Don't Forget The Kill Cord (Part 3)

Post by: Dee White
23 October 2013

< Back to part 2

Outboard engine

What About The Future?

The current design of kill cords has a lot in its favour. It is simple in design, highly recognisable and virtually universal. It is also easy to attach to the helmsman, very visible and easy to check. But still many boaters do not use them. Definitely a change in behaviour is needed. The RYA has been working to expose awareness to kill cord safety for many years and to increase public understanding of kill cord discipline. The correct use of kill cords is a key part in their Powerboat Level 1 and Level 2 training courses. The British Marine Foundation too have discussed the issue of kill cords and agreed to the necessity of raising awareness and educating boaters. Last month the PSP Southampton Boat Show did its bit to raise awareness of the issue by giving advice, guidance and demonstrations.

New devices have been considered, such as, pressure points on the steering wheel or helm seat, which sense whether the helm is occupied or not and that kill the engine if not depressed for a certain period of time, or a GPS device attached to the helmsman which cuts out when outside a certain range of the boat. Other suggestions are optical or thermal sensors similar to a burglar alarm. Some boat builders favour wireless kill cords but they are restricted by what is warranted by the engine suppliers and many inboard engines used in small open boats have no warranted kill cord option.

There are at least two wireless kill cord systems on the market, both sold in the UK, one designed in the US and the other in Norway. They both rely on small battery-powered radio transmitters worn around the neck or securely clipped on. A continuous signal is sent to a control box mounted on the helm. As soon as contact is lost with the remote fob the engine is cut. They have been tested and seem to work well, but are not widely used as the market seems to be driven by the outboard and sportsboat manufacturers in the US. The additional cost, complexity and fear of litigation because of failure to operate are all factors putting manufacturers off the replacement of the existing manual kill cord.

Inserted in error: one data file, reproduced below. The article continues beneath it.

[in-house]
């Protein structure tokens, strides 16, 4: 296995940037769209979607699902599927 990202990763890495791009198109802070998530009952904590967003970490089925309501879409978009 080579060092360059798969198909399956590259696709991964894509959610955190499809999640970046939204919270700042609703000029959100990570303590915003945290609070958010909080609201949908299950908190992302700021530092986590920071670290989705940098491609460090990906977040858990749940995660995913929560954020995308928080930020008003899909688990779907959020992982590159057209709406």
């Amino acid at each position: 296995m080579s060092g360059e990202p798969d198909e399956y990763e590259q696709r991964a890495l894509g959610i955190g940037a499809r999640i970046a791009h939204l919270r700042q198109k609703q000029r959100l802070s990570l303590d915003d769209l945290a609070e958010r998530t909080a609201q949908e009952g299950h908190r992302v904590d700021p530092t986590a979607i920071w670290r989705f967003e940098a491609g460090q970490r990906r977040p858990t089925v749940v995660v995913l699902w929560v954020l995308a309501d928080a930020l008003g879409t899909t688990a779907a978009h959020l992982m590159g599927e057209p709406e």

Another device is the Passive Radio Frequency Identification (pRFID) tag. It operates without a power source and can be encased in plastic or silicone to make it 100% waterproof. It is also cheap to manufacture. It consists of a small black box and an antenna at the helm which sends out a high-frequency pulse. This energises the battery-free tag enabling it to send a unique ID code back to the receiver, so as soon as the helmsman falls overboard or moves out of range, the engine is cut. It has many points in its favour but its range is limited to a few feet unless secondary antennas are fitted around the boat. It also relies on the operator to wear and use the fob and is more expensive to manufacture than the manual kill cord.

Another option is to use the existing kill cord but with an alert system, similar to that on cars, that reminds the helmsman to clip his kill cord on.

The Legal Picture

Amazingly there is no legal requirement for a kill cord to be fitted to any kind of boat in the Recreational Craft Directive (RCD), which is the safety standard to which all boats in the EU have to conform. There is however a section in the Inland Waters Small Passenger Boat Code which states that, "All inflatable boats, those fitted with buoyant collar and open boats able to achieve planing speed, should, if they have remote throttle controls, be fitted with a kill cord, which must be used at all times".

Despite the lack of boatbuilding legislation, most outboard engine manufacturers do supply a kill cord system with every engine sold and most manufacturers of sportsboats and RIBs powered by inboard engines choose to fit them. The reason for this may well be the threat of litigation, especially in the US.

It is refreshing to note that Honda actually offers free RYA Level 2 training with the purchase of one of their outboards from 50hp upwards. This training includes the importance and correct use of kill cords.

Whilst there is no legal obligation for leisure boat owners to wear a kill cord, even if it is fitted to the boats, there may be a clause in your insurance policy which requires you to operate the boat safely, which could include the correct use of a kill cord. Commercial operators are governed by a code of practice which does require them to wear a kill cord when fitted.

Finally

Far more car drivers now wear seat belts since it became a legal requirement – would the same work for boaters? Probably not, as it would be far more difficult to enforce and attempts at legislation creates yet another barrier to boat ownership. The best way forward seems to be changing the public's attitude with widespread publicity so they begin to realise that it is socially acceptable to wear a kill cord and not an "un-cool" practice. Unfortunately the sort of events which change people's attitudes to the wearing of kill cords are the fatal accidents like the most recent one at Padstow. Sadly memories fade and there will be more fatalities in the future. What those of us who understand the importance of kill cords can do is to spread the message and show others by our example.

Author – Dee White

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